Evolution of general practice

Latest Issue: 2016

Podcasts

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December

Breast cancer diagnosis

Dr Andrew Beattie is a GP in Coffs Harbour who decided to look back at the diagnosis of breast cancer over 20 years in his practice. He discusses why he did this and what he found

Duration: 14 minutes 21 seconds
File size: 3MB

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The laparoscopic adjustable gastric band (LAGB) for obesity

Wendy Brown discusses the LAGB procedure and the importance of follow up and a multidisciplinary approach to achieve sustained weight loss and manage problems and complications. Sustained weight loss and improved quality of life following a LAGB procedure depends on a multidisciplinary team (including surgeon, GP, nurse, dietician and psychologist) to meet patient needs of band adjustments, ongoing education about food choices and exercise, monitoring for nutritional and device complications and coping with psychological issues. Roles for the GP in the team include monitoring for ‘alert symptoms’ of volume reflux, nocturnal aspiration, regular regurgitation or vomiting which may indicate a complication; reinforce healthy eating and exercise messages; and adjusting the doses of antihypertensive and diabetic medications as weight loss occurs. When the amount of fluid in the band is optimal the patient feels satisfied with 2-3 small meals per day of solid food with weight loss of about 0.5-1kg per week and does not experience adverse symptoms.

Duration: 23 minutes 38 seconds
File size: 5MB

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IBS or intolerance?

Prof Terry Bolin talks about the relationship between food and irritable bowel symptoms. Prof Bolin highlights that many of the symptoms of IBS are exacerbated by foods and that dietary review has an important role in managing IBS. Prof Bolin describes the effects of different carbohydrates such as lactose and fructose and emphasizes that symptoms are more common with excessive consumption. This podcast and the article provide information to the GP about how to assess and treat dietary components to IBS.

Duration: 9 minutes 37 seconds
File size: 2MB

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PAP testing in the post HPV vaccine era

Dr Stella Heley talks about the ongoing need for routine PAP screeing in young women, despite the good overall takeup of the quadrivalent HPV vaccine in this cohort. The free 'catch up' HPV vaccination program for women under 27 in Australian ended on 31/12/2009. Despite the good uptake of this vaccination program, this cohort of women will continue to require PAP test screening as per the routine schedule and we will continue to see a substantial number of these women with both high and low grade changes on their PAP smears. Many of these women will have been already sexually active prior to vaccination and therefore been exposed to HPV. Some may not have completed the course, or missed out on vaccination. Many may be exposed to one of the oncogenic strains not covered by the vaccination.The ongoing HPV vaccination program for 12-13 year old girls will ultimately lead to decreased abnormalities due to vaccination prior to sexual activity and greater response to vaccination when vaccines are administered at a younger age. When these young women are in their 20s and 30s it is likely that a different cervical screening program and schedule will be appropriate.

Duration: 5 minutes 34 seconds
File size: 1MB

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November

Spider bites

Professor George Braitberg talks about what GPs need to know the assessment and management of spider bites. He discusses problems with spider identification, the importance of toxindrome recognition and the controversy surrounding necrotizing arachnidism in Australia. In addition, he describes the clinical effects and treatment of redback and funnelweb spider envenomation.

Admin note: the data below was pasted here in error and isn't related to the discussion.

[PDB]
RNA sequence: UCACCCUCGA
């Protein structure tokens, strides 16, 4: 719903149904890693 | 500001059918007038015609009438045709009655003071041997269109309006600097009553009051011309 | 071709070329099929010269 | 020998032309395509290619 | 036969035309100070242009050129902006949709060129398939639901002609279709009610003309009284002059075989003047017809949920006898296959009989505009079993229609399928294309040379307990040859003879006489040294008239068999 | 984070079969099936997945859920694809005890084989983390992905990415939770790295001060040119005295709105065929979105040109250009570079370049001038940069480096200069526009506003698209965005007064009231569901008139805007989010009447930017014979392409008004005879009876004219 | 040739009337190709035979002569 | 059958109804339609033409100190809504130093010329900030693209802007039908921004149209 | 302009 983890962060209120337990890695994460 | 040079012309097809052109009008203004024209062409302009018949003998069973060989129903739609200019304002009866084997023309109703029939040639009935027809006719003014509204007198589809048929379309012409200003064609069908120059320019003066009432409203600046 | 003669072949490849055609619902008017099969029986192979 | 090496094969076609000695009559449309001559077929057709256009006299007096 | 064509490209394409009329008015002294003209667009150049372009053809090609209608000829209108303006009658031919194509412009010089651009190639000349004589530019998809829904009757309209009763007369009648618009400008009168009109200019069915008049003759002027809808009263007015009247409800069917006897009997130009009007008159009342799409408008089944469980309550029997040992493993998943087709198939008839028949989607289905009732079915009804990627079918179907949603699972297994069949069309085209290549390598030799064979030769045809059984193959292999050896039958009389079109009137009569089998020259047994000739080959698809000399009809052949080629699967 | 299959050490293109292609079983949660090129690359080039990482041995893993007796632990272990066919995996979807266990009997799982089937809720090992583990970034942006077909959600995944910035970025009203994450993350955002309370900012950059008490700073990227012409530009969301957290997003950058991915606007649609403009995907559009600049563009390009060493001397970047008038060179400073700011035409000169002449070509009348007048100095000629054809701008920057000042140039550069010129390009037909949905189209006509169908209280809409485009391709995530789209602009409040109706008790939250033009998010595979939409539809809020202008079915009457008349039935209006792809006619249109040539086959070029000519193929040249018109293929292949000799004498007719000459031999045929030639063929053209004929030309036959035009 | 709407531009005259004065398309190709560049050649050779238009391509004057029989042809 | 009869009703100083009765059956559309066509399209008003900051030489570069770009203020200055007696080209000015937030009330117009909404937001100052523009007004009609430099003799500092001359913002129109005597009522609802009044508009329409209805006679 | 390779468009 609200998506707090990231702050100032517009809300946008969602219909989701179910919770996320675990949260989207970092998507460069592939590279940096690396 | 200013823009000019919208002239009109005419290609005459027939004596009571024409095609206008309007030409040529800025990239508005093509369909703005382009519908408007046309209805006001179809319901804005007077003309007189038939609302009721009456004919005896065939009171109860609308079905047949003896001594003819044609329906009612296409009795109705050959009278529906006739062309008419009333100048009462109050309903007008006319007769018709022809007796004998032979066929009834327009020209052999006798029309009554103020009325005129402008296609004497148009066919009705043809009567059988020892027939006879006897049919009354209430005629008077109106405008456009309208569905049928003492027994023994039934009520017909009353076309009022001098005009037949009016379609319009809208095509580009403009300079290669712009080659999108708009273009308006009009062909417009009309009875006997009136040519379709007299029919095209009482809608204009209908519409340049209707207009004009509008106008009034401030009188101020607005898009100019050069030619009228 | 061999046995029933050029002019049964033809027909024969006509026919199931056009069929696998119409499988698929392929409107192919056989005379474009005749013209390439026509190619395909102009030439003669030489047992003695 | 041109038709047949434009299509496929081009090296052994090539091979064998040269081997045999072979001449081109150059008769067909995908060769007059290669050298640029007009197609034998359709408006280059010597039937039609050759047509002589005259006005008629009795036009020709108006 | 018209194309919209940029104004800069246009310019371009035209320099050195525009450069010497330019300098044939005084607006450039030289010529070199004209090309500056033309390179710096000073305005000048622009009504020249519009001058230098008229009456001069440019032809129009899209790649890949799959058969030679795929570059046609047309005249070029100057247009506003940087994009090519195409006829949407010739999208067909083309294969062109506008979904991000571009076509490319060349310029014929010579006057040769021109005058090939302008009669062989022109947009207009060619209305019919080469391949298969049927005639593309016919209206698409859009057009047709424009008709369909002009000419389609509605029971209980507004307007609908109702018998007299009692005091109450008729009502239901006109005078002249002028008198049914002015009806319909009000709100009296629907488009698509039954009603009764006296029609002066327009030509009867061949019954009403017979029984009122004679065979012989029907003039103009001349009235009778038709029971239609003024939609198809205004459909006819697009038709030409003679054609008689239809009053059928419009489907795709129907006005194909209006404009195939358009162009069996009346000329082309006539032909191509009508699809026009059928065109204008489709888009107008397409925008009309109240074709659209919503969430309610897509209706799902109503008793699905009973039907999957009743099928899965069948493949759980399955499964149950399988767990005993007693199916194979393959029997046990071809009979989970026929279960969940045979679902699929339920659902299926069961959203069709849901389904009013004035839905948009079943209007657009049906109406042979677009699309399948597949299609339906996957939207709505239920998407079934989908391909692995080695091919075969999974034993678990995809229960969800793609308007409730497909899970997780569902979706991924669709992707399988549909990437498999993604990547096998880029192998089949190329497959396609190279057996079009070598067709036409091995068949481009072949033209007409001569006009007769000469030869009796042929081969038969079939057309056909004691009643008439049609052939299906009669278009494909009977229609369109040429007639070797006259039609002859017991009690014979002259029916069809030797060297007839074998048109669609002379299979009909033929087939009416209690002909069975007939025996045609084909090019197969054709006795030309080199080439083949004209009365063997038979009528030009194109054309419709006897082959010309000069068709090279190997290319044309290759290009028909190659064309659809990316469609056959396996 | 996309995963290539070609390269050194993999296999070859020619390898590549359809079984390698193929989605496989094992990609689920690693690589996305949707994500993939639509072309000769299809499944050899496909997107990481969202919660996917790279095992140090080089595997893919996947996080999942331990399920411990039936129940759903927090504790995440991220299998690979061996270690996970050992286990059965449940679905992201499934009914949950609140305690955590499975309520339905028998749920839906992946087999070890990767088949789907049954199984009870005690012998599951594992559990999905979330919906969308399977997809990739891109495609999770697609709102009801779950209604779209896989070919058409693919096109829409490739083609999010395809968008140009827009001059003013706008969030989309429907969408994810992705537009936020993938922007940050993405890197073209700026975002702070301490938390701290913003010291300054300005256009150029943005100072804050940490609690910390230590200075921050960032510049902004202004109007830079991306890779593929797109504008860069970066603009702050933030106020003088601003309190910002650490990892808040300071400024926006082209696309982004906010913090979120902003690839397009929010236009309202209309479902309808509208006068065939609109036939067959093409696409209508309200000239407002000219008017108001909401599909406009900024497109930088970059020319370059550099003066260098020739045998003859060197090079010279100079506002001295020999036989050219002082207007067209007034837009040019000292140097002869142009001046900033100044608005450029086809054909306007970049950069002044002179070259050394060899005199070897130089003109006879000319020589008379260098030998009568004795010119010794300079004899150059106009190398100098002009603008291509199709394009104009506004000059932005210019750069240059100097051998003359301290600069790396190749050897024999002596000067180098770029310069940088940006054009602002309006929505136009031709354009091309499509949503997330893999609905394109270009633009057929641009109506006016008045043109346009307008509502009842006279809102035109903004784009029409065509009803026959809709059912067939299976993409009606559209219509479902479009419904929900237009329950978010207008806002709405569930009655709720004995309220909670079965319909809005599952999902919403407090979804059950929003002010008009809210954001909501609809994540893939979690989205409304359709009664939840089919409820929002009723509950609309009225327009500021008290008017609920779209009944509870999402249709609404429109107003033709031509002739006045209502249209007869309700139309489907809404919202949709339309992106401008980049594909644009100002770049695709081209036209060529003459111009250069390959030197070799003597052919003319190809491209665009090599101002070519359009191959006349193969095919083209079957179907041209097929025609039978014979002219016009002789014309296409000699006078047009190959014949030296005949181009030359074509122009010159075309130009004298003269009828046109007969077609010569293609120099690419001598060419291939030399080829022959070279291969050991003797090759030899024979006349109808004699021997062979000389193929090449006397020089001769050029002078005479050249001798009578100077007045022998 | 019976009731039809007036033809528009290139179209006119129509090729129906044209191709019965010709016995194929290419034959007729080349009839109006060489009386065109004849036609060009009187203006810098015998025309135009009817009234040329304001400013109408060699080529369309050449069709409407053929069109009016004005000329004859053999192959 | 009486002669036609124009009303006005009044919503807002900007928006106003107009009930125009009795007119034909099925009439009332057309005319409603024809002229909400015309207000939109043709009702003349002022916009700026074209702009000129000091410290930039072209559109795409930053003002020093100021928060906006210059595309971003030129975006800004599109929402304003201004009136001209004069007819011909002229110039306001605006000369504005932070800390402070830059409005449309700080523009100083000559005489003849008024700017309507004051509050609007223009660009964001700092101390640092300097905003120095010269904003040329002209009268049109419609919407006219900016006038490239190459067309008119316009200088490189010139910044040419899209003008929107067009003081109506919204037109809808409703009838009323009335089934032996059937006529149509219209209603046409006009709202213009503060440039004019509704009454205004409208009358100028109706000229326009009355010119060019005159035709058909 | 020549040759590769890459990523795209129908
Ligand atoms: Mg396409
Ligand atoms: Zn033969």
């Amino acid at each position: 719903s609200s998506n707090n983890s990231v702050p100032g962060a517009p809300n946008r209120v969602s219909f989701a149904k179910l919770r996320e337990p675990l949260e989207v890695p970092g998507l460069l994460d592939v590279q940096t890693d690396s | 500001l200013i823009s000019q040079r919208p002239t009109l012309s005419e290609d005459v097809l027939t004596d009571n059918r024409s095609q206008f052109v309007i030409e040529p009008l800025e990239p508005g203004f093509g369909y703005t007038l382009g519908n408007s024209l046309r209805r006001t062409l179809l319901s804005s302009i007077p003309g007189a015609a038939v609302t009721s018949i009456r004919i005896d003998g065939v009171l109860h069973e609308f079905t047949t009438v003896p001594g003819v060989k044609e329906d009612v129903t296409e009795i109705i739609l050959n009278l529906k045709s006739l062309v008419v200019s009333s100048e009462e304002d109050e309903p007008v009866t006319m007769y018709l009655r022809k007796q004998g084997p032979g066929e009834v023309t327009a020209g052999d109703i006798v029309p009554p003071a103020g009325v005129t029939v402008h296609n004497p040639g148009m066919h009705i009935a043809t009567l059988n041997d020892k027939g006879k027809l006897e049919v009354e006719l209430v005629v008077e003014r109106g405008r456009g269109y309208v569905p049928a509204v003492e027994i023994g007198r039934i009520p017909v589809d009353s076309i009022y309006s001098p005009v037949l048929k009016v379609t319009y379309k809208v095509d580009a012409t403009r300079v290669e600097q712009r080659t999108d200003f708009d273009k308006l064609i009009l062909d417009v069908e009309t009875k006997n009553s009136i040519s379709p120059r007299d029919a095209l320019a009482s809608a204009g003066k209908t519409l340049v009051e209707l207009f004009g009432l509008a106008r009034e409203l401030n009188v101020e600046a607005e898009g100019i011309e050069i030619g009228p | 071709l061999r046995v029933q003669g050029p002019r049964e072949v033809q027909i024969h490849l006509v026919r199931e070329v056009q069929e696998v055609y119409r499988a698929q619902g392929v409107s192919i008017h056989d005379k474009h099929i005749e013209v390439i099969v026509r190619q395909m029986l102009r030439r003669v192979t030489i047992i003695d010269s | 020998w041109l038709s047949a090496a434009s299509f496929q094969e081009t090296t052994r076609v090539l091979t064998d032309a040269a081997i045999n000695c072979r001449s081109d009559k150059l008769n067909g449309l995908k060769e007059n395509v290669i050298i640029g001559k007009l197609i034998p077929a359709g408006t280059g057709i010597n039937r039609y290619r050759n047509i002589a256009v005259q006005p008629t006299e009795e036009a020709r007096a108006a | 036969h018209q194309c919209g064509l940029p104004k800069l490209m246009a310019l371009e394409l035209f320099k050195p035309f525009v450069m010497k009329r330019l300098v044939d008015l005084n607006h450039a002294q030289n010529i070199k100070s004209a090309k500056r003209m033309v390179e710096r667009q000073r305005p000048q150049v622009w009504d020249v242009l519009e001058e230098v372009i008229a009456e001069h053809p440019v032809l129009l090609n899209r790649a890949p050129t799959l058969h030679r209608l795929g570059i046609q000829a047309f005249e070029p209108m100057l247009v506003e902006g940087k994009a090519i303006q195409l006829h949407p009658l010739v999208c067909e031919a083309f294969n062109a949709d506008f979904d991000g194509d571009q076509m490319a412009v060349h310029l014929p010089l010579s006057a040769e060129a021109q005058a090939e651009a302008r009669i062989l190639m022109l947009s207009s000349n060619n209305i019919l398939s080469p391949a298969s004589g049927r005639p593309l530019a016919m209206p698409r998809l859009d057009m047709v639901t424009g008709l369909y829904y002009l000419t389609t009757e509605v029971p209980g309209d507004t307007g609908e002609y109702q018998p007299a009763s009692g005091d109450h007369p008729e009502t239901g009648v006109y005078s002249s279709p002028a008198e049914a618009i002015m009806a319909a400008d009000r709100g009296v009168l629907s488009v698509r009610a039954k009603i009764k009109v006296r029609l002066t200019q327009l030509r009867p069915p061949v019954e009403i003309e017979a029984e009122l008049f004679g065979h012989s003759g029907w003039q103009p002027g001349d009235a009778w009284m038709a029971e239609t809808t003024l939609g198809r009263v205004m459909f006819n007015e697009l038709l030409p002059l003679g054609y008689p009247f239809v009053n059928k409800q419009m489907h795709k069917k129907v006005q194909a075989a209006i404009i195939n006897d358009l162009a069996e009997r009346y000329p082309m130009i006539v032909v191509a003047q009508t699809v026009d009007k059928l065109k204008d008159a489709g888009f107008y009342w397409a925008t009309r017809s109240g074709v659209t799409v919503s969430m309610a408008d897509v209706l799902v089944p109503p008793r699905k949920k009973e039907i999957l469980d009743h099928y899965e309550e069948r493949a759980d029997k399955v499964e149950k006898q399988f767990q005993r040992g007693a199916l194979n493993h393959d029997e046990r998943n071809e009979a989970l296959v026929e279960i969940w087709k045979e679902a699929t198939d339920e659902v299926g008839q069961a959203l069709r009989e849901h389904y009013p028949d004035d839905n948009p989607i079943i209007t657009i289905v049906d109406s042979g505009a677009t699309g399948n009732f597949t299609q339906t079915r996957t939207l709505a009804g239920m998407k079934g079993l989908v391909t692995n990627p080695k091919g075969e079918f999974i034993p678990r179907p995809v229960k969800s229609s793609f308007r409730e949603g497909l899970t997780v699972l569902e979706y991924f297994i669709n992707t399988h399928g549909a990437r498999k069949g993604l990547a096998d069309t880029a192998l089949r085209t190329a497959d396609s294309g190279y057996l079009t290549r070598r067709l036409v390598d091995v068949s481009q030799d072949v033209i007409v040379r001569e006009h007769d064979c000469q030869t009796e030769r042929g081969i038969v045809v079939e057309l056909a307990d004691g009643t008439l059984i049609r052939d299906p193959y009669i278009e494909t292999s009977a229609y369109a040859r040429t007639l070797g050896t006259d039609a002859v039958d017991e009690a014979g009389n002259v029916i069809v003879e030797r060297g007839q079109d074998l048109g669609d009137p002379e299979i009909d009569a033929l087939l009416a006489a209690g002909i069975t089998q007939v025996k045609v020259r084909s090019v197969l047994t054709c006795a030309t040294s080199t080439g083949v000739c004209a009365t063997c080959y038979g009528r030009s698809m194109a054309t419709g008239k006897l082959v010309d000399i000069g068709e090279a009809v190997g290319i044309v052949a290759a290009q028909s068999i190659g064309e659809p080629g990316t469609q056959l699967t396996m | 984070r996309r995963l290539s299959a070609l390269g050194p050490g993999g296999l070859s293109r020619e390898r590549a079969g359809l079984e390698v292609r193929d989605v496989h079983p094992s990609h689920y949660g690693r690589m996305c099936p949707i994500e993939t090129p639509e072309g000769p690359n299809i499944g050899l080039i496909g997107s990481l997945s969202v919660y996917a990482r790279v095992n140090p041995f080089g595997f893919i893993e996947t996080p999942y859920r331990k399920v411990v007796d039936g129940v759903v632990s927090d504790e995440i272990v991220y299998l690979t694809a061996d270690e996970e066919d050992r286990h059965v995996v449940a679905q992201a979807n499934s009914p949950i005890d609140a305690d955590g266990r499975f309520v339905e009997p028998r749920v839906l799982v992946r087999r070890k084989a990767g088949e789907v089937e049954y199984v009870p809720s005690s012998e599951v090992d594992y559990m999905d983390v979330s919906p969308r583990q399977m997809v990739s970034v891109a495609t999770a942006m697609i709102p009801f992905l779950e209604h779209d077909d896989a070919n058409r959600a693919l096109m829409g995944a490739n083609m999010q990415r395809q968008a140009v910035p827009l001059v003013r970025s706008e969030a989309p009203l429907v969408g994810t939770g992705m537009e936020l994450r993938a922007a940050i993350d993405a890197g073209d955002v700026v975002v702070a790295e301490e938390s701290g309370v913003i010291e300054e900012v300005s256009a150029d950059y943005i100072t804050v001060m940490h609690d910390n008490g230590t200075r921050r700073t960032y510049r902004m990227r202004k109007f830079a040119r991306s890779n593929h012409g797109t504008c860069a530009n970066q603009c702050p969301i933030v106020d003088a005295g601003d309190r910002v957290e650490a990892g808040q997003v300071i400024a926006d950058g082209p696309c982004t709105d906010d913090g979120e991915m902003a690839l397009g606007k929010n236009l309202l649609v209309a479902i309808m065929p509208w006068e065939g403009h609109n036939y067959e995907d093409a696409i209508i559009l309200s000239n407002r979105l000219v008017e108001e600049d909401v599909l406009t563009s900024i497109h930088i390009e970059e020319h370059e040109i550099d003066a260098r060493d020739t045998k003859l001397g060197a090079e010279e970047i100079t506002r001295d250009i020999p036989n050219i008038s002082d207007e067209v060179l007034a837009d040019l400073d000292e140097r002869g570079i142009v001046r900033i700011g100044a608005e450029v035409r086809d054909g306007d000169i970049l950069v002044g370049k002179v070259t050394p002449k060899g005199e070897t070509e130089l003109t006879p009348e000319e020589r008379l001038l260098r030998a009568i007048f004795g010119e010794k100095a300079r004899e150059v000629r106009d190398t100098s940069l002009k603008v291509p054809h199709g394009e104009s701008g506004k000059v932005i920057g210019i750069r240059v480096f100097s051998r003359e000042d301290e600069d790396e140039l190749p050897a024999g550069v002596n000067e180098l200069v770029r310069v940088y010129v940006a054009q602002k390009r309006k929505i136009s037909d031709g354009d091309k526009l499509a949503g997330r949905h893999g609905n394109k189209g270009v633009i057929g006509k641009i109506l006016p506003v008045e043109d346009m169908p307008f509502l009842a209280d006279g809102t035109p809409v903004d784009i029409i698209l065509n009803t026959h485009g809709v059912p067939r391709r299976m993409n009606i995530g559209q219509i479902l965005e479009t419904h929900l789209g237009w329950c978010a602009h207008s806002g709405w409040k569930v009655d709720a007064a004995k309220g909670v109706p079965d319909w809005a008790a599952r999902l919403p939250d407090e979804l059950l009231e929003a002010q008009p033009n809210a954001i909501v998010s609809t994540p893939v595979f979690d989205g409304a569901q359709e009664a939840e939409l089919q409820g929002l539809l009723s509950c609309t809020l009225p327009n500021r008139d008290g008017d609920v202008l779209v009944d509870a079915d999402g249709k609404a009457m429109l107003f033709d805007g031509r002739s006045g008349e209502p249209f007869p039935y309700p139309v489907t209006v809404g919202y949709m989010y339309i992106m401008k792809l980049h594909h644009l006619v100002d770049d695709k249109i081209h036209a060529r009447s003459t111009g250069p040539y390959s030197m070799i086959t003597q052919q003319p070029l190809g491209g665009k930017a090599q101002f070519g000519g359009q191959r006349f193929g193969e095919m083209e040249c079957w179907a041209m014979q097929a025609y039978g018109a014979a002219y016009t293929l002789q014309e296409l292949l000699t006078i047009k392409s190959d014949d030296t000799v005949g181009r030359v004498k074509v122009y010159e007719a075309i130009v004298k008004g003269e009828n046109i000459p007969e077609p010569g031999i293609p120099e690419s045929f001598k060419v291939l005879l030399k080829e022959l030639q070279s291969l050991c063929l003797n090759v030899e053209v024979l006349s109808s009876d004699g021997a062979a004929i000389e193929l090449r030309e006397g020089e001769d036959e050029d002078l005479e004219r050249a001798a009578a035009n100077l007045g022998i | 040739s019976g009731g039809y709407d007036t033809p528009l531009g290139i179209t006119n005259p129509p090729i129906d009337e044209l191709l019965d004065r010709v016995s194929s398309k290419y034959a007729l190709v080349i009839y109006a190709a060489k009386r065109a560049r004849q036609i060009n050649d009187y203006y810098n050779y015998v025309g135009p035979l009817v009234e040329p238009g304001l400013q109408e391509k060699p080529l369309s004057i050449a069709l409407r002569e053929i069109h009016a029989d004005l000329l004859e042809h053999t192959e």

Duration: 17 minutes 53 seconds
File size: 4MB

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Animal bites

Dr Claire Dendle talks about what GPs need to know the assessment and management of mammalian bites. In the setting of a mammalian bite, history and examination is directed at assessing whether the bite has damaged underlying structures or is at high risk of infection. Treatment of mammalian bites involves cleaning and irrigation and a decision about the use of antibiotics. Primary wound closure is usually only recommended in selected wounds where cosmesis is an issue. Patients should be provided with detailed instructions and reviewed after 24-48 hours. GPs have an important role in secondary prevention of animal bites.

Duration: 21 minutes 28 seconds
File size: 5MB

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Dengue

Dr Danille Esler talks about what GPs need to know about the clinical and public health ramifications of Dengue. The epidemiology of Dengue fever has changed in recent years and there has been a recent outbreak of the disease in northern Queensland. GPs can find out about recent outbreaks on the websites of the World Health Organisation, Centers for Disease Control and, in the case of outbreaks in Queensland, Queensland Health. Most commonly, Dengue presents as a debilitating illness lasting 7-10 days. The GP role involves exclusion of other illnesses such as malaria, appropriate diagnostic testing, monitoring for the development of Dengue Haemorrhagic Fever (DHF) and prevention of spread. Dengue is a notifiable disease; if a general practitioner suspects dengue, early notification is vital

Duration: 14 minutes 9 seconds
File size: 3MB

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October

Retinopathy: Screening recommendations

Geoffrey Spurling talks about what GPs need to know about screening patients for retinopathy. Geoffrey highlights that a quarter of Australians with diabetes are not appropriately screened. Geoffrey outlines the factors involved and describes who to screen and how often they require screening. Information about how to screen is also provided to guide GPs. Geoffrey also explains hypertensive retinopathy and points out that although regular monitoring is not recommended there is a role for the GP in management

Duration: 10 minutes 45 seconds
File size: 2MB

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Reducing vision loss in chronic eye disease